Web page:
Chapter 13: Punctuation

Learning Objectives

By the end of this chapter, you should be able to:

  • List the differences between a comma, semicolon, and colon
  • Explain when to use a semicolon instead of a comma in a list
  • Determine which punctuation to use in a sentence

Key Terms and Concepts

  • comma
  • semicolon
  • colon
  • independent clause
  • coordinating conjunction
  • subordinate conjunction

“Punctuation marks are the road signs placed along the highway of our communication, to control speeds, provide directions and prevent head-on collisions” (Iyer, 2001).

The Basics

Consider how punctuation can change the meaning of the following :

I have two hours to kill someone come see me. 

The main function of punctuation is to separate and into meaningful units of information. Therefore, it is necessary to understand the basic structure of sentences—phrases and clauses—to understand the proper uses of punctuation. When punctuation is missing or incorrectly used, the reader may get a completely different message than the one intended.

Take the sample sentence above. A period placed in the wrong place makes a huge difference in terms of the information that is communicated to the reader.

Example #1: I have two hours to kill. Someone come see me.
Example: #2: I have two hours to kill someone. Come see me. 

Here’s another example using commas.

Example #1: Let’s eat, grandma!
Example #2: Let’s eat grandma!

Obviously, all the above examples communicate drastically different messages. Errors like this can not only confuse readers and waste time, but can have disastrous results in cases where the writing has legal, economic, or safety implications.

The article “Comma Quirk Irks Rogers” provides an example of how a punctuation error can have real world costs and consequences. One comma error in a 10-page contract cost Rogers Communication $2 million dollars (Robertson, 2016). If you need further evidence, read about the case of the trucker’s comma that went all the way to the supreme court, resulting in a $10 million dollar payout (Nast, 2017)!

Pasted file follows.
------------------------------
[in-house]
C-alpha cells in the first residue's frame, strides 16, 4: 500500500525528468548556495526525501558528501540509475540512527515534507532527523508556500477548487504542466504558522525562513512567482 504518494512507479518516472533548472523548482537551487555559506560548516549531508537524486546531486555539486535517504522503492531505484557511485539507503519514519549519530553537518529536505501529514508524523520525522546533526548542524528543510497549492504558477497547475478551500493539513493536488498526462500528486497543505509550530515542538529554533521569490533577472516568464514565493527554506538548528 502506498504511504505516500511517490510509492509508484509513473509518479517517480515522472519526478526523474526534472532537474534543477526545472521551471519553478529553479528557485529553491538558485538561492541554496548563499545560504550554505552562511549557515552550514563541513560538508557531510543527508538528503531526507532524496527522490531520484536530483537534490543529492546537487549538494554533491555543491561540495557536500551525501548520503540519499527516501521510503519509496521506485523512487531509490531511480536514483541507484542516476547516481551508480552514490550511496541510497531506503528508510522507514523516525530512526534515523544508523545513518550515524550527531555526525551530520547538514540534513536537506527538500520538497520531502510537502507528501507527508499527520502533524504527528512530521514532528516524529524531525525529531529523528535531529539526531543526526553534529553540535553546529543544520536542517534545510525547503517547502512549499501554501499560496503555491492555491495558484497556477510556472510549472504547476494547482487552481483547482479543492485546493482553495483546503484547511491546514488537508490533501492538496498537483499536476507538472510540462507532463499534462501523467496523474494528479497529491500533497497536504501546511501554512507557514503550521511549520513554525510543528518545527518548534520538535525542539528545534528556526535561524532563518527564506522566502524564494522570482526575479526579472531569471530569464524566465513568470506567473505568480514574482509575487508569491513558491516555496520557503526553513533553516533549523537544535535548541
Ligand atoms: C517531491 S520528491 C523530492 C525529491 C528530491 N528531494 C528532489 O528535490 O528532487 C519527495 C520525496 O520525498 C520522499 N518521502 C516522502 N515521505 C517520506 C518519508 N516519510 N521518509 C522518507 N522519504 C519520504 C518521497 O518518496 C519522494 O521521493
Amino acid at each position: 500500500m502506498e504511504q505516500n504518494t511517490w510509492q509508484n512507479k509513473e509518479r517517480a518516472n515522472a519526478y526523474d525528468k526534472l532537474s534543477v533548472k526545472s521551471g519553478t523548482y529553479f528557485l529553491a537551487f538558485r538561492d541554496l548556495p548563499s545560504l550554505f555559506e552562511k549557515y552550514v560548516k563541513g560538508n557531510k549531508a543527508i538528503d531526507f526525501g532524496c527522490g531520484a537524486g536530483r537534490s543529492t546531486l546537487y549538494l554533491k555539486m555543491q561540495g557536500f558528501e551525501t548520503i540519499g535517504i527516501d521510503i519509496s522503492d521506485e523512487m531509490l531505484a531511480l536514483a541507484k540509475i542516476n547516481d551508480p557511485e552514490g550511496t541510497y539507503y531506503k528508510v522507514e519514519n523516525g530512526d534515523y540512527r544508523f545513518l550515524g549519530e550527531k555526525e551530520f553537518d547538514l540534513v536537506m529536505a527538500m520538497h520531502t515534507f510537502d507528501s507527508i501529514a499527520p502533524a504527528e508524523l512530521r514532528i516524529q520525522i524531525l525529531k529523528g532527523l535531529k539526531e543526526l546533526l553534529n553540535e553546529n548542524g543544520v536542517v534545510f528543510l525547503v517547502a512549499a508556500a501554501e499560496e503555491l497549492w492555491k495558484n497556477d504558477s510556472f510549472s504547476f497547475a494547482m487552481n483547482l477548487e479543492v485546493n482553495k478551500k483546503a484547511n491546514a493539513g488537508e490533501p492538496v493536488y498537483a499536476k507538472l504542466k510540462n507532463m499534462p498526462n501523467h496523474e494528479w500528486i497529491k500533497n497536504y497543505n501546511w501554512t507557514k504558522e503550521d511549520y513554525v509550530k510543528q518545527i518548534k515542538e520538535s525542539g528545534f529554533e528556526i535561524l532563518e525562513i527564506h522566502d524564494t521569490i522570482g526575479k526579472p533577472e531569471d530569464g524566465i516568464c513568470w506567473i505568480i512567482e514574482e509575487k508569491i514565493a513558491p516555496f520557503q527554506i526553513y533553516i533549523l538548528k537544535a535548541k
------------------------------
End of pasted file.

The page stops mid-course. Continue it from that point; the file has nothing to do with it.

There are several helpful rules that will help you determine where and how to use punctuation, but first, it might be helpful to understand the origins. Punctuation was initially developed to help people who were giving speeches or reading aloud. Various kinds of punctuation indicated when and for how long the reader should pause between phrases, clauses, and sentences:

Comma = 1 second pause

Semicolon = 2 second pause

Colon = 3 second pause

Period = 4 second pause

These “pause rules” can still offer some guidance, but they are not foolproof since there are many reasons that someone might pause while speaking. These reasons can be that the speaker simply ran out of breath, got distracted, or needed time to think of a word.

Below are some more consistent rules that you should follow to properly punctuate your sentences. These rules are presented in a numerical order to help you remember them more easily. We will start with commas, since they are one of the most common errors students make.

The Comma (,)

Commas are one of the most versatile pieces of punctuation out there. They can do many things, which means they are easy to use incorrectly. Before jumping into the five rules, here is a video that provides a quick overview. The video focuses on how commas are used with and  which you should already be familiar with.

Link to Original Video:

Now let’s get to the rules.

COMMA RULE #1 – Introduce the Subject
If the subject is not the first word/phrase in the sentence, place a comma before it to separate it clearly from the introductory element and indicate clearly what the subject of the sentence is.

Sentences are most often strongest when the subject is the first element of the sentence. However, sometimes the subject needs to be delayed until later in the sentence.

Take a look at the following example:

Before starting the project, we should ask the customer what they want.

The subject of the sentence is “we” but that is delayed by the introductory phrase “Before starting the project.” Including that comma helps the reader understand the meaning of the sentence by helping them identify the subject more easily.

While it is still possible that a reader will understand the sentence if the comma is left out, there are times where a comma is absolutely essential. Otherwise, the sentence will be unclear.

In the following sentence, see if you can determine what the subject is without a comma to help you:

Based on that initial design concepts will be generated.